Lawmaker wants to charge for redactions

MADISON, Wis. (AP) — Government entities would be allowed to charge record requestors for time spent deleting confidential information under a bill a Republican lawmaker released Friday that would effectively negate a state Supreme Court ruling barring the practice.

Open record advocates blasted the proposal, saying it would have a chilling effect on the public's access to information. The bill's author, Rep. Gary Bies, countered that advocates want the government to "give it all to me free. I don't care who has to pay for it. ... When you get requests for broad information where municipalities have to go through a lot of extra work you end up with the taxpayers footing the bill for somebody's research or investigation."

Bies' proposal comes after the state Supreme Court last year prohibited record custodians from charging requestors for redaction expenses. The decision came out of a dispute between the Milwaukee Journal Sentinel newspaper and the Milwaukee Police Department.

The newspaper sued after the department demanded $4,000 to cover time spent redacting hundreds of incident reports reporters asked for as part of an investigation into how the agency classifies crime data.

A Milwaukee County judge sided with the city, authorizing it to charge the newspaper for all costs related to complying with the requests, including redactions. The Supreme Court last June reversed that ruling, concluding Wisconsin's open records law allows custodians to charge only for reproducing, photographing, locating and mailing records.

The court's four-justice conservative majority, however, implored lawmakers to address the issue, saying they should decide whether taxpayers should bear the full brunt of redaction expenses.

Bies said local government officials in his district asked him to look at redaction costs. The bill he released Friday is simple; it amends the open records law to allow custodians to charge for redaction as well.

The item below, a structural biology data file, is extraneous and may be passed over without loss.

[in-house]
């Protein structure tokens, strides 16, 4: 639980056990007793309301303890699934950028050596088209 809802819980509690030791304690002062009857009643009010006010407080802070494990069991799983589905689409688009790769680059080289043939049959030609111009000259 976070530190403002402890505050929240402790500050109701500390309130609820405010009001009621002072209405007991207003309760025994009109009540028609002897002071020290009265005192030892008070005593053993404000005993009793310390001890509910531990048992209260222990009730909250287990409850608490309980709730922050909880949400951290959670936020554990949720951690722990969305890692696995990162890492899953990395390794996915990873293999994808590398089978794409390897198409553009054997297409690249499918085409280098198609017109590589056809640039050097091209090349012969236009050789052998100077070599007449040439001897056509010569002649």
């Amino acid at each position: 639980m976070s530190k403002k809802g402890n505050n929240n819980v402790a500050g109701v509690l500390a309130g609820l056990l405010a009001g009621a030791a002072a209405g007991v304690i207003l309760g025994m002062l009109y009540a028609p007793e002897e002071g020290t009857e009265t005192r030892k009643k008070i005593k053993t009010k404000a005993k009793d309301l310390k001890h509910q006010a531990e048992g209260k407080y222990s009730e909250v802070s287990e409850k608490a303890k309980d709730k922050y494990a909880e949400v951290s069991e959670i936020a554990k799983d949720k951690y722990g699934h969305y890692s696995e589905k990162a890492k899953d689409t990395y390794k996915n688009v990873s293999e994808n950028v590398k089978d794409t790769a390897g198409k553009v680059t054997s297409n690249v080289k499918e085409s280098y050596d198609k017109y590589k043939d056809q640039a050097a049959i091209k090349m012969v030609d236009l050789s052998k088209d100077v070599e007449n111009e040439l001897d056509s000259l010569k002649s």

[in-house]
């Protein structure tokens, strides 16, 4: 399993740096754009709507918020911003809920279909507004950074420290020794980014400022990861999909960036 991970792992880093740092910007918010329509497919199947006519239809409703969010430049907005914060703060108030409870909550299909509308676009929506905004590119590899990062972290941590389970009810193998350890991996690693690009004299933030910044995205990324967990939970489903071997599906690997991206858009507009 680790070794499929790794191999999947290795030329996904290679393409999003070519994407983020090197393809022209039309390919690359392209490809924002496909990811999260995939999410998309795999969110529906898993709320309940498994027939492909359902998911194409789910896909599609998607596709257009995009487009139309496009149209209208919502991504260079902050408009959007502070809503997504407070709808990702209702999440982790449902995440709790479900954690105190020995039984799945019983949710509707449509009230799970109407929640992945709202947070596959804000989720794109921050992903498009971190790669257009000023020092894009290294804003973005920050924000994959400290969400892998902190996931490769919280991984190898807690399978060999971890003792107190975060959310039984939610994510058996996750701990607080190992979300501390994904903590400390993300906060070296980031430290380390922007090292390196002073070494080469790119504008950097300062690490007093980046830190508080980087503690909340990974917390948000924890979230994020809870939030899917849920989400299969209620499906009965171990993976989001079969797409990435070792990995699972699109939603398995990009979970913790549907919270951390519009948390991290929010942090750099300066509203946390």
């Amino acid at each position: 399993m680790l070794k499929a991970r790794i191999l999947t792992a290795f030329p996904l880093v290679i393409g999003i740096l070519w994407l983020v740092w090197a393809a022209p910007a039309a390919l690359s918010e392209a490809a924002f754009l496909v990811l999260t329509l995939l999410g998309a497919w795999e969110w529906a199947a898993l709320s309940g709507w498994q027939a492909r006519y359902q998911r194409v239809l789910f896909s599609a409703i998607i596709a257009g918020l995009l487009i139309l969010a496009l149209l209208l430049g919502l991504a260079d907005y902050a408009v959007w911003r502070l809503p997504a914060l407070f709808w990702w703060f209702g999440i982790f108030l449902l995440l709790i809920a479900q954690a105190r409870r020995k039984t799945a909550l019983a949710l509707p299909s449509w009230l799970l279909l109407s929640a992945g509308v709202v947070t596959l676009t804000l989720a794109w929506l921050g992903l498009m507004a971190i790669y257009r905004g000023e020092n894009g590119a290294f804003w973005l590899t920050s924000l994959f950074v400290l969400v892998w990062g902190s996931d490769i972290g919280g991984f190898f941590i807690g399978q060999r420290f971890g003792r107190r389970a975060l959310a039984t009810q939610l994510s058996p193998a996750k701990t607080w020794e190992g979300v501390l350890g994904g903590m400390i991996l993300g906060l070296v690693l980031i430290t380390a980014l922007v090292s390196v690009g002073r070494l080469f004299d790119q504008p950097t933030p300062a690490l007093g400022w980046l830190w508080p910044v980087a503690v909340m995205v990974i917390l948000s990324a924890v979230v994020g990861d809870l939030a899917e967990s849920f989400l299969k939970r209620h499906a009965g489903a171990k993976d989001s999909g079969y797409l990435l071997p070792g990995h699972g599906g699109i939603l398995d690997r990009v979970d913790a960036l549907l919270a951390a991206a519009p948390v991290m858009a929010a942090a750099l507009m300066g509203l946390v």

Messages left at the Milwaukee city attorney's office and for a Milwaukee Police Department spokesman seeking comment on the bill weren't immediately returned.

Curt Witynski, assistant director of the League of Wisconsin Municipalities said the bill is one of the organization's priorities and just makes sense.

"It'll take staff time and resources to go through (a large request) and make sure all the confidential information is blacked out," Witnyski said. "We thought it was logical to add this as one of the costs authorities can get reimbursed for."

Open records advocates vowed to defeat the bill. They argued the public already pays the government to compile and maintain records and charging for redactions equates to double taxation.

"We knew this was coming," said Bill Lueders, president of the Wisconsin Freedom of Information Council. "We're optimistic that this legislation can be successfully resisted. ... The public is not going to be supportive of the idea of taxing people."

The Journal Sentinel's managing editor, George Stanley, said in an email to The Associated Press the bill would gut the state's open records law by making records too pricey to acquire.

"(The bill) will allow bureaucrats and politicians to seal off records they don't want the public - their bosses - to see," Stanley said.

The bill's prospects are unclear. Bies' fellow Republicans control both the state Assembly and Senate and have Republican Scott Walker in the governor's office, but Bies just began soliciting co-sponsors on Friday and said he hadn't spoken to GOP leaders about the measure.

Justin Cleveland, a spokesman for Assembly Speaker Robin Vos, R-Burlington, said Vos' office was reviewing the bill.

"We want to keep the government as free and open as possible," he said, "but do need to deal with all the costs incurred by the state and thus would consider any common sense approach."

Copyright 2014 Associated Press. All rights reserved. This material may not be published, broadcast, rewritten or redistributed.

 

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According to the 2010 U.S. Census, Wisconsin’s population totaled 5,686,986, a 6.0% increase over the 2000 U.S. Census count of 5,363,715. (Source: Wisconsin Blue Book)
 
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